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Kim Walker on Loss of Faith

"Atheism in the Third Millennium", The Secular Web (January 2, 2000)

It’s a familiar story now. Young Christian was born into a God-fearing household. He learned to read from an illustrated children’s Bible (one of those with the sex and nastiness carefully bowdlerised). He went to a Christian school. He joined a Christian group in college. He got into an argument with an atheist and found his knowledge of the Bible wanting. He set out to study the Bible in greater depth, so he could answer the atheist’s objections all the better. He found the Bible hopelessly flawed and suffered a crisis of faith. He went to his church so his faith might be restored, but found no convincing answers for his questions. He left the church, convinced that there was something wrong with him, which made him unable to believe and left him eternally damned. He discovered that there was life after religion, and that it wasn’t all bad, and that there are more things in heaven and earth than his priest ever told him about. Now he calls himself an atheist.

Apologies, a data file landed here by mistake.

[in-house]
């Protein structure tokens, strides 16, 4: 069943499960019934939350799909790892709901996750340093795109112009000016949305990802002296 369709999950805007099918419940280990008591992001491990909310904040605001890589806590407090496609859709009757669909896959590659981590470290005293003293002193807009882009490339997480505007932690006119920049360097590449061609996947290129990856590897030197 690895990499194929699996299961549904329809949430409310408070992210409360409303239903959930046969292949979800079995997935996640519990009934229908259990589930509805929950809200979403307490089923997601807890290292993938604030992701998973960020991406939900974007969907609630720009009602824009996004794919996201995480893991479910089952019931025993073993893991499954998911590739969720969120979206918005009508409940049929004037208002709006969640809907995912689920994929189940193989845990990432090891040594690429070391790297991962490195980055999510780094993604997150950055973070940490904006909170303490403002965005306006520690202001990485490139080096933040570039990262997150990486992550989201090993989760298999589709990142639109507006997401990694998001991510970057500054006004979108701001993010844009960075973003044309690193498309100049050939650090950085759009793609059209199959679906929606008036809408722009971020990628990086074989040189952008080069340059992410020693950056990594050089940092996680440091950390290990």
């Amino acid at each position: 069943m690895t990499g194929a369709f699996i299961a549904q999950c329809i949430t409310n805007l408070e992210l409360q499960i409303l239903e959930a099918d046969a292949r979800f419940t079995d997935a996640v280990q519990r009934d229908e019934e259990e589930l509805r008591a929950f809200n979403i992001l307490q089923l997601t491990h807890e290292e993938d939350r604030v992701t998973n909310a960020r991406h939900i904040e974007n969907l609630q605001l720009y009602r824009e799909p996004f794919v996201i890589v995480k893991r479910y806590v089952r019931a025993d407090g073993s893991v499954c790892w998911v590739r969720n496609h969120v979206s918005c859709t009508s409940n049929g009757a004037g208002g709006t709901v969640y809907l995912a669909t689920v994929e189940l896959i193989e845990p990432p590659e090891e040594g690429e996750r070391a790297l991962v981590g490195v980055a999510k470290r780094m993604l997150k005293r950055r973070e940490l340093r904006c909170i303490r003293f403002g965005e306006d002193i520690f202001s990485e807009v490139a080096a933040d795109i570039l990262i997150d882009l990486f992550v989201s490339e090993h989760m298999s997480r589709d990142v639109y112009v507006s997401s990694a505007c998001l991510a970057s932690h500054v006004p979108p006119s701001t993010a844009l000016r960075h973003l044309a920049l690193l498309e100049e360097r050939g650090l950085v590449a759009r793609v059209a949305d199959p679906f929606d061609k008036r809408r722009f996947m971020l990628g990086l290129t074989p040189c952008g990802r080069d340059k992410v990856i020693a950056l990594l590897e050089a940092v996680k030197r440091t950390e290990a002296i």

I have read hundreds of stories like this, from both men and women. Each story has its unique details and deviations, but the similarities between them are still remarkable. I find them fascinating, because I am a second generation atheist and I did not have this deconversion experience. I have never felt that sensation of having the rug pulled from beneath my feet. God was never real for me. Santa Claus and the Easter Bunny were, because they left presents and chocolate in the night — but God never did that. And, of course, everyone knows what Santa-Claus and the Easter Bunny look like. God is just some sort of formless blob in the sky. He doesn’t seem to have a personality (until you get your hands on a real Bible and read all of those nasty passages that were left out of the children’s version).